Human rights campaigner Hayley Willingale reflects on useful learning from SMK’s Resilient Campaigner workshop.
Recent times have been tough for campaigners. Years’ worth of confrontational politics, deepening crises and closing civic space have inevitably taken their toll. Working from a place of hope, in service of an ideal or a vision of a better society, can feel not just fanciful but utterly overwhelming at times.
As Mariam Kemple Hardy pointed out in her recent blog, this is no time to be complacent. Assuming we may see a change of government in the not-too-distant future, campaigners will find themselves having to dig even deeper into their reserves as they readjust their entire strategies to a new context. A moment like this brings to mind Audre Lorde’s immortal words, “Caring for myself is not self-indulgence, it is self-preservation, and that is an act of political warfare”.
So, my attendance at SMK’s workshop, ‘The Resilient Campaigner’, couldn’t have been timelier. On a recent Tuesday morning, a group of us came together to consider ways in which we can continue the campaigning work that we love from a more sustainable place. Facilitated by the wise and lovely people at Bird, who provide resilience coaching for non-profit organisations, we quickly discovered a range of common challenges.
From the daunting feeling of a never-ending ‘to do’ list (let’s face it, you’re rarely ‘done’ in our field), the pressure of expectations and not wanting to let anyone down (especially those whom your work is in service of) and the excruciatingly slow pace of change (even in those areas where government may seem to be listening). Interestingly, our personal experiences chimed with the findings of SMK’s own recent annual campaigner survey, in which nearly two=thirds of respondents said things have got worse for campaigning over the last year.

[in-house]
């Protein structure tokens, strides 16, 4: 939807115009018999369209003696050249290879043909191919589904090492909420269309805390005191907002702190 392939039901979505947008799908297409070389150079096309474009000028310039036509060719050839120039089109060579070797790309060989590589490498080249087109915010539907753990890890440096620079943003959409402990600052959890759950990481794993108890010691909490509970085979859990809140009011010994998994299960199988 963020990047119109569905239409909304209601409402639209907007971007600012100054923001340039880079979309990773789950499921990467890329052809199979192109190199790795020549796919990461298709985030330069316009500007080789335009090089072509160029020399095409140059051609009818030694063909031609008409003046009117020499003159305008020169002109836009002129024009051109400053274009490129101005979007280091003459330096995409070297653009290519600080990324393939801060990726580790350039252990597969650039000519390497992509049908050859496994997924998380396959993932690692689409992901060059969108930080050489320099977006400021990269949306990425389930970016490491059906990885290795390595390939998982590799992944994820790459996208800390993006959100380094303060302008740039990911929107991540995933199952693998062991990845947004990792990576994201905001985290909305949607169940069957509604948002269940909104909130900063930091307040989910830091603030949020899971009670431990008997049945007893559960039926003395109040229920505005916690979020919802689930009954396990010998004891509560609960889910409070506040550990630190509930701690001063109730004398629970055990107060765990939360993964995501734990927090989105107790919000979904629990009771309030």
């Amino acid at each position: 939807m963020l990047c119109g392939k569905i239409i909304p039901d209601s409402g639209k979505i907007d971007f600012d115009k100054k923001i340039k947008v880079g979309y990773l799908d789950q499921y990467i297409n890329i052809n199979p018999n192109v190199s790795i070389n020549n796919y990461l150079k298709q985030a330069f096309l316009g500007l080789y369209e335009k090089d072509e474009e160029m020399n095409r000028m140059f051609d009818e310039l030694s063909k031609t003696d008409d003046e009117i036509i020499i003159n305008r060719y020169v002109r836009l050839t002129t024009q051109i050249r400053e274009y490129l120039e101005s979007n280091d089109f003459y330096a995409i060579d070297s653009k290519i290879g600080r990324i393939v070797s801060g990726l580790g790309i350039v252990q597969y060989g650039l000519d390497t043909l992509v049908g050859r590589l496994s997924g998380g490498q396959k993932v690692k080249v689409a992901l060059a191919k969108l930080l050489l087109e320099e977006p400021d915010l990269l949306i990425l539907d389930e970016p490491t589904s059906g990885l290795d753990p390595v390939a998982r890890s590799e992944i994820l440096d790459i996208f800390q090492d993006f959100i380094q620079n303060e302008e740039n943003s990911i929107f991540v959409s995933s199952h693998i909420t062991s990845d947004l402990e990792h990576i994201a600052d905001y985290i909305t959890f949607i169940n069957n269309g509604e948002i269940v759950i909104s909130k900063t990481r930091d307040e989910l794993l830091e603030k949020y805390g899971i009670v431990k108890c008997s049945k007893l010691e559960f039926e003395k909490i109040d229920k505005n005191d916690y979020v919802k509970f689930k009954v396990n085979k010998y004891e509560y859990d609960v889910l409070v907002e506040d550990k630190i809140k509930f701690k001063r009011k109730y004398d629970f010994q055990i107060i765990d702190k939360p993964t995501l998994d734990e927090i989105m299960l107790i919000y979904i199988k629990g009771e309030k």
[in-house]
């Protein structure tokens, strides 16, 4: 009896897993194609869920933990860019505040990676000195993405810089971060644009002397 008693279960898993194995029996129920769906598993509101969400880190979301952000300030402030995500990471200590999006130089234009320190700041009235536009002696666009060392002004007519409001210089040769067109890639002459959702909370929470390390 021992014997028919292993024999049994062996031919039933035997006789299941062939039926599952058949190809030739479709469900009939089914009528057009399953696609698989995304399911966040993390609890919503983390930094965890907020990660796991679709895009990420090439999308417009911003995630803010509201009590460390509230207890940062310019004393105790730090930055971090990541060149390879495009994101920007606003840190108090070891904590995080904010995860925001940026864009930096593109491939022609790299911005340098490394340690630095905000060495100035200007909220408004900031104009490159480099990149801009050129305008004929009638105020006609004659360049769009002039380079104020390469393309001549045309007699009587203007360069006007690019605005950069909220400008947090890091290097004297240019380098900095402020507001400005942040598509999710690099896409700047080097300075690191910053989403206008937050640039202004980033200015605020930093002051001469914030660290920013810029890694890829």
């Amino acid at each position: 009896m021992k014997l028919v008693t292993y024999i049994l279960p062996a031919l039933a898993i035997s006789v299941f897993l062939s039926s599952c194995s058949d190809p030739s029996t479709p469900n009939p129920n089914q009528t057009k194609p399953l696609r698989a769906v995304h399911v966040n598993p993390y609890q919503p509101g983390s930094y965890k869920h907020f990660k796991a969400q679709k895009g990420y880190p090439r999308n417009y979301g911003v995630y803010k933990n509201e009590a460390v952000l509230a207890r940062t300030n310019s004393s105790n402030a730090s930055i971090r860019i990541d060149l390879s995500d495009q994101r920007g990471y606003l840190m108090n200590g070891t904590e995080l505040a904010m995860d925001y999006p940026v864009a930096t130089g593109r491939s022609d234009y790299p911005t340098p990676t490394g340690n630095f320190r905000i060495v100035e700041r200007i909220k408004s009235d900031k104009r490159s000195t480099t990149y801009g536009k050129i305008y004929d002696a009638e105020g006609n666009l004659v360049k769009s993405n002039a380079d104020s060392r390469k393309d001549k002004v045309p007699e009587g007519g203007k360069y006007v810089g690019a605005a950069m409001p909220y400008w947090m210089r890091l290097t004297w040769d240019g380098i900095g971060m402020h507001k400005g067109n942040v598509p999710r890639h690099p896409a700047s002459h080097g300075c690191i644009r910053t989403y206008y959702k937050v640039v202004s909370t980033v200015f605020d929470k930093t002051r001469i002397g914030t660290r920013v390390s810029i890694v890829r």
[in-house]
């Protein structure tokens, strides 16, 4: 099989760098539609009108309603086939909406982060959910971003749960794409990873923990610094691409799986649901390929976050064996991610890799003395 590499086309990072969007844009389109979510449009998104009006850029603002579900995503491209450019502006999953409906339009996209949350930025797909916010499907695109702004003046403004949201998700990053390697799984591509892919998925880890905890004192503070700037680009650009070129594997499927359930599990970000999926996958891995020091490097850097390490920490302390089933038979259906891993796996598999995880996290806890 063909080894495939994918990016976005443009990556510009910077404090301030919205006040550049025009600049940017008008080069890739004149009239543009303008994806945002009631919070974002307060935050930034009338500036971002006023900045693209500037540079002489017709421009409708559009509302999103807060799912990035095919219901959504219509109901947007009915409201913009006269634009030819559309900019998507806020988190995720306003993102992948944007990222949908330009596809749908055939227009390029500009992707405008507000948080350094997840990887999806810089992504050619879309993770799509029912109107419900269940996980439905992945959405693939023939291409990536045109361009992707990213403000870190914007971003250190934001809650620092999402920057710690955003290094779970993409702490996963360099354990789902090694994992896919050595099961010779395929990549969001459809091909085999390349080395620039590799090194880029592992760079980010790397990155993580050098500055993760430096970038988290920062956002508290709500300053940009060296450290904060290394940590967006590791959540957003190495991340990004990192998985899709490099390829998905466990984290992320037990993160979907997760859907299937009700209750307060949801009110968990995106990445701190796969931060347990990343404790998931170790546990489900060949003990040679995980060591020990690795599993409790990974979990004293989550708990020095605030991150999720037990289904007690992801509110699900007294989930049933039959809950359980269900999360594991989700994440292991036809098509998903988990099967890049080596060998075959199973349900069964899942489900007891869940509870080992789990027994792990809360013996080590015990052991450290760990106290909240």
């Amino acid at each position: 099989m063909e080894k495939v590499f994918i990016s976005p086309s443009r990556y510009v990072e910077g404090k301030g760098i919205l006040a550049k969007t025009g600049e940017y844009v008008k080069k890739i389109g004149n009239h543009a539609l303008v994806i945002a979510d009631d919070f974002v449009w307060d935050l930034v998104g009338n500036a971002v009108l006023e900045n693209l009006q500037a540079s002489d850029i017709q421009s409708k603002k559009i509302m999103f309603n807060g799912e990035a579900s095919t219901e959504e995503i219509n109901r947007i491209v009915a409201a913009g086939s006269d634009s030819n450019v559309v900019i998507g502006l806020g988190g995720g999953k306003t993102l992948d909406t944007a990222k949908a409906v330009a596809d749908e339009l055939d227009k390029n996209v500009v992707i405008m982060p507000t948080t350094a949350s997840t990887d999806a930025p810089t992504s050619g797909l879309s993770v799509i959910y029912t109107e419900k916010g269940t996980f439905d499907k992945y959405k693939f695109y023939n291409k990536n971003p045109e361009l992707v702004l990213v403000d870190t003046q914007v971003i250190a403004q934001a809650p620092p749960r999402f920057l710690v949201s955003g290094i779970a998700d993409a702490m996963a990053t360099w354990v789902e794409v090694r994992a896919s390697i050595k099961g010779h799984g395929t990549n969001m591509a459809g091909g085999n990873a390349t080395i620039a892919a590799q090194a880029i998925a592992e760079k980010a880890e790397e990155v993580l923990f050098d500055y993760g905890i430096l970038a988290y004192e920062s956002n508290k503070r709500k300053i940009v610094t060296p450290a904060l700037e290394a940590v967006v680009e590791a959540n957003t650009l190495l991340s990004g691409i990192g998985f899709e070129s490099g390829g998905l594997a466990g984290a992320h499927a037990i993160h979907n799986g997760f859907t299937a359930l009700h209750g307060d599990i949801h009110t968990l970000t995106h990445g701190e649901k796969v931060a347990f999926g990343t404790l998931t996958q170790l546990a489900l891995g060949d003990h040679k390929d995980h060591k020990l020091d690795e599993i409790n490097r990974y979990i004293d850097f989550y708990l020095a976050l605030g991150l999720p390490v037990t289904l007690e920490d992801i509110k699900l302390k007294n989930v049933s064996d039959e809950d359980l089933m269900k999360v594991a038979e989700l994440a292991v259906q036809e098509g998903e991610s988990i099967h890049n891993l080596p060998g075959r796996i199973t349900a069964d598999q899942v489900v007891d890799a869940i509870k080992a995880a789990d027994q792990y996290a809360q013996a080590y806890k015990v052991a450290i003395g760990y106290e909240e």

Despite all this, the workshop was the kind of deeply replenishing experience that I find often comes from sharing space with like-minded, thoughtful folk. Despite our diverse backgrounds and experiences, people were quick to share and actively listened, in a genuine spirit of non-judgment and confidentiality. Being taught strategies for proactively managing stress reminded us that it’s OK to show yourself the same compassion you show others, that your values can act as crucial signposts for navigating through hard times and that sometimes finding a fresh perspective can be all you need to feel differently about a problem.
Not only that, we talked about how prioritising your own self care can demonstrate a powerful example of leadership that gives permission to others to do the same. With enough room to grow this ripple effect could yet transform into a mighty wave of change amongst campaigners, and through them, much further beyond.